Anne Speckhard, Ph.D., is an adjunct associate professor of psychiatry at Georgetown University School of Medicine and Director of the International Center for the Study of Violent Extremism (ICSVE). She has interviewed over 500 terrorists, their family members and supporters in various parts of the world including Gaza, the West Bank, Chechnya, Iraq, Jordan, Turkey, the Balkans, the former Soviet Union and many countries in Europe. She is the author of several books, including Talking to Terrorists and ISIS Defectors: Inside Stories of the Terrorist Caliphate. Follow @AnneSpeckhard

Terrorism

India’s view of “terrorism: at the UNGA?

Published

on

pakistan-terrorism

At the recent United Nations’ general Assembly session, India was furious at mention of Kashmir by Pakistan’s prime minister Imran Khan. India’s ennui is understandable. It considers the freedom movement in the occupied Kashmir as “terrorism”.

There are unanswered questions why India shrugs off terrorist acts sponsored by it in its neighbourhood. Several books by Indian diplomats and its intelligence officers have confirmed that India has been involved in sabotage, subversion and terrorism in neighbouring countries.

Terror in Islamabad

The book Terror in Islamabad has been published by an officer Amar Bhushan who happened to have served as a diplomat at the Indian High Commission Islamabad. Before being posted to Islamabad, Bhutan had served an officer of India’s premier intelligence agency Research and Analysis Wing, Border Security Force Intelligence, and State Special Branch for quarter of a century. His book mentions another RAW officer, Amit Munshi (real name Veer Singh) posted as Cultural Attache.

Bhushan’s book reveals that Singh’s assignment was to “identify potential Pakistanis for subversion”. The familiar elements of intelligence craft are espionage, sabotage and subversion.

Insurgencies in neighborhoods

India added one more element “insurgency” to the intelligence craft if we go through another RAW officer’s book The Kaoboys of R&AW: Down Memory Lane. B. Raman makes no bones about India’s involvement up to the level of prime minister in Bangladesh’s insurgency. India’s army hief, in a video interview, acknowledges that Indira again and again directed him to attack Bangladesh.

 RAW officers Raman’s and RK Yadav’s disclosures

In a published letter, Yadav made  startling revelation that India’s prime minister Indira Gandhi, parliament, RAW and armed forces acted in tandem to dismember Pakistan’s eastern wing. The confessions in his letter are corroborated by B. Raman’s book The Kaoboys of R&AW. He reminds `Indian parliament passed resolution on March 31, 1971 to support insurgency. Indira Gandhi had then confided with Kao that in case Mujib was prevented, from ruling Pakistan, she would liberate East Pakistan from the clutches of the military junta.

Kao, through one RAW agent, got a Fokker Friendship, the Ganga, of Indian Airlines hijacked from Srinagar to Lahore. Indian army chief Manekshaw initially refused to carry out Indira Gandhi’s order because of the impending monsoon when rivers flooded in East Pakistan and troops’ movement became difficult. Not only intelligence officers but also officers of armed forces were employed to carry out subversion and sabotage inside Pakistan.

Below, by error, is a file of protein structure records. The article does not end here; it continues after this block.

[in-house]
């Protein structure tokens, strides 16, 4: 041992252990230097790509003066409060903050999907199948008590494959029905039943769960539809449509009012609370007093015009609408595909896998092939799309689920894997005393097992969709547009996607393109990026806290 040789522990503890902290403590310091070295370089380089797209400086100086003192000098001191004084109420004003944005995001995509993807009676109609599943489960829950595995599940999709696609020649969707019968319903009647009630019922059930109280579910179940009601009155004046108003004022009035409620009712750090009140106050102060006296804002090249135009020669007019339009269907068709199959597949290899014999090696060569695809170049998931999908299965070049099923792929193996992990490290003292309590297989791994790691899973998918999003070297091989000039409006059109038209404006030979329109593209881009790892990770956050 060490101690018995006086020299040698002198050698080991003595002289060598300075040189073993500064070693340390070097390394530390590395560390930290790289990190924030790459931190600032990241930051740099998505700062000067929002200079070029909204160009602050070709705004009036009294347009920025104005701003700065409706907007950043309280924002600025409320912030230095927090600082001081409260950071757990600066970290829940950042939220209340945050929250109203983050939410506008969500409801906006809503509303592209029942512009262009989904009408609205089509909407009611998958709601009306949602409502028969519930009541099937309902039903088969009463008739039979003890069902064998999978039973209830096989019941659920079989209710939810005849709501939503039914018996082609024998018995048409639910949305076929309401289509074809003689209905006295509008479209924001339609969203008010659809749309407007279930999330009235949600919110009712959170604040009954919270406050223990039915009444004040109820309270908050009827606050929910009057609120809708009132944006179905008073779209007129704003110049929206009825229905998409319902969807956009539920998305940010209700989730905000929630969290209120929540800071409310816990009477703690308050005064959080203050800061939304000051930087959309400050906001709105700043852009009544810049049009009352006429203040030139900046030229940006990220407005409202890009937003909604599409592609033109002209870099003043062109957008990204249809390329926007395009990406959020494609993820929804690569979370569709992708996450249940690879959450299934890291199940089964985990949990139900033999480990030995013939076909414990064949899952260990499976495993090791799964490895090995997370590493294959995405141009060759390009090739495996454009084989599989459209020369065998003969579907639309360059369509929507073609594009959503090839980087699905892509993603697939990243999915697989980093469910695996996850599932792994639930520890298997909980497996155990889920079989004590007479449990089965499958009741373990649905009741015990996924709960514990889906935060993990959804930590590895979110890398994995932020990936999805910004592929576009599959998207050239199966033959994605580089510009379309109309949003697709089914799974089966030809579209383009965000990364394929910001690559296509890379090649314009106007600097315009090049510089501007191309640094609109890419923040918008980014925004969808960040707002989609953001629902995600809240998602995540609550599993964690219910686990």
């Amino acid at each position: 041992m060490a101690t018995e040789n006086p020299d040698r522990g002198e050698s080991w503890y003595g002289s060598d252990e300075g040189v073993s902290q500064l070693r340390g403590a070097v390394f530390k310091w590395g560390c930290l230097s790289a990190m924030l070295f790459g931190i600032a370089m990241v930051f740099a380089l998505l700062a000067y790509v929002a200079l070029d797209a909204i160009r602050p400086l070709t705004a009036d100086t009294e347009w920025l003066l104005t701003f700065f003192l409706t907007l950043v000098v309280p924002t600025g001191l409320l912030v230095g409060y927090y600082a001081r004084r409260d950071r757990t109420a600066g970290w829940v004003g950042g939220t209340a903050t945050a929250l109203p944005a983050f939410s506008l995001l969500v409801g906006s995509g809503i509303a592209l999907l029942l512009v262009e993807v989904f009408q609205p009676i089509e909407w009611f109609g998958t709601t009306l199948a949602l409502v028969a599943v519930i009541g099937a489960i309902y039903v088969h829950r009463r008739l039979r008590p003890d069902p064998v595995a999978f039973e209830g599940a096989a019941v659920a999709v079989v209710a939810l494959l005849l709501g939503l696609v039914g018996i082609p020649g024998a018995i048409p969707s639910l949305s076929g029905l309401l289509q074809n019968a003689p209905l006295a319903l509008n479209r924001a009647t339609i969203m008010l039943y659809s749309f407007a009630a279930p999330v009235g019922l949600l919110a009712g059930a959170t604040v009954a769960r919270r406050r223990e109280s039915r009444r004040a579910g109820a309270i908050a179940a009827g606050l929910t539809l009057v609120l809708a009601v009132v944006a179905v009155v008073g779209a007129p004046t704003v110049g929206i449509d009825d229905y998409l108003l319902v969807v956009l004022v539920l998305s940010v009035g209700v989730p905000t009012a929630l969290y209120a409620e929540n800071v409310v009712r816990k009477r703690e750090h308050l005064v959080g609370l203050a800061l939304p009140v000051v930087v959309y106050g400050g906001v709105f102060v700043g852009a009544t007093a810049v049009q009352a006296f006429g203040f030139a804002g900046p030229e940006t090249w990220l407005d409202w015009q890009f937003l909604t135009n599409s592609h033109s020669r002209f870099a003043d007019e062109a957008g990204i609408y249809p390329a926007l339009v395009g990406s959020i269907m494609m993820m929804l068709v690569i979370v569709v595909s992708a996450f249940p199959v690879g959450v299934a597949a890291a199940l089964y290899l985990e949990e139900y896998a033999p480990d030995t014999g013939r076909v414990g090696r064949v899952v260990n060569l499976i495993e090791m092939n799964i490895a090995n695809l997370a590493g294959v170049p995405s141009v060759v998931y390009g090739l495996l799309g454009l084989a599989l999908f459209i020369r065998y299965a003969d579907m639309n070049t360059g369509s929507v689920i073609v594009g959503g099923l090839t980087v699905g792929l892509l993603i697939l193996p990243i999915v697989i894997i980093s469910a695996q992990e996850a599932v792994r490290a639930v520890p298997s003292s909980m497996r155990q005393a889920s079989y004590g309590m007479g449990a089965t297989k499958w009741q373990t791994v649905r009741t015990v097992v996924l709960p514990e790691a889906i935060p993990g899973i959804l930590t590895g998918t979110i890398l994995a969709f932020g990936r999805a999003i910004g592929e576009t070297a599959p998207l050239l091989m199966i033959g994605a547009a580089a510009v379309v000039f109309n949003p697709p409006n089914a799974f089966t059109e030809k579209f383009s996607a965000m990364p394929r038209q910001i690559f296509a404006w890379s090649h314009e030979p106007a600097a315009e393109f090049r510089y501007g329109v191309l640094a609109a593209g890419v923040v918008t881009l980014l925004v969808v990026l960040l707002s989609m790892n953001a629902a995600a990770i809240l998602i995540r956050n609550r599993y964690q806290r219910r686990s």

Doval’s revelations

Doval is fomenting insurgency in Pakistan’s sensitive provinces. He is inspired by India’s nefarious efforts which resulted in the secession of East Pakistan. Naila Baloch’s `free Balochistan’ office has been working in New Delhi since 23 June 2018. BJP Indian legislators and RAW officers attended its inauguration.

 Doval publicly claims that he acted as a spy under a pseudonym in Pakistan for 11 years, seven years in Lahore.  Doval is a retired director of Indian Intelligence Bureau. He boastfully dons the title of “Indian James Bond”. He lived in Pakistan’s Lahore, disguised as a Muslim for seven years. During his years in the country, he befriended the locals visiting mosques and lived among the predominantly Muslim population. “

Acknowledged as a master of psychological welfare” in India, Doval, as a part of his job also spied on Pakistan’s intelligence agency, Inter Services Intelligence. Doval, credits himself with brainwashing a group of freedom fighters led Kukkay Parey who detected Kashmiri freedom fighters and killed them.

Sharing an incident from his time in Pakistan, he said that he was once identified as a Hindu by a local from his pierced ears. Doval then underwent plastic surgery to prevent his cover from blowing. Narrating his account, Doval shared, “I was coming back from a Masjid. A man sitting in the corner, who had an intriguing personality and a white beard, called me. He asked, are you a Hindu? I replied saying no. He asked me to come with him, and took me to a small room and shut the door. He told me, ‘See you are a Hindu. Your ears are pierced.’ The place I come from, as a child there is a tradition to pierce the ear. I told him it was pierced when I was born. He told me, get plastic surgery for this, it’s not safe to walk like that. Then I got it (plastic surgery) done.”

India’s ambassador Bharath Raj Muthu Kumar’s role in Afghan insurgency

With the consent of then foreign minister Jaswant Singh, he `coordinated military and medical assistance that India was secretly giving to Massoud and his forces’… `helicopters, uniforms, ordnance, mortars, small armaments, refurbished Kalashnikovs seized in Kashmir, combat and winter clothes, packaged food, medicines, and funds through his brother in London, Wali Massoud’, delivered circuitously with the help of other countries who helped this outreach’. When New Delhi queried about the benefit of costly support to Northern Alliance chief Massoud, Kumar explained, “He is battling someone we should be battling. When Massoud fights the Taliban, he fights Pakistan.”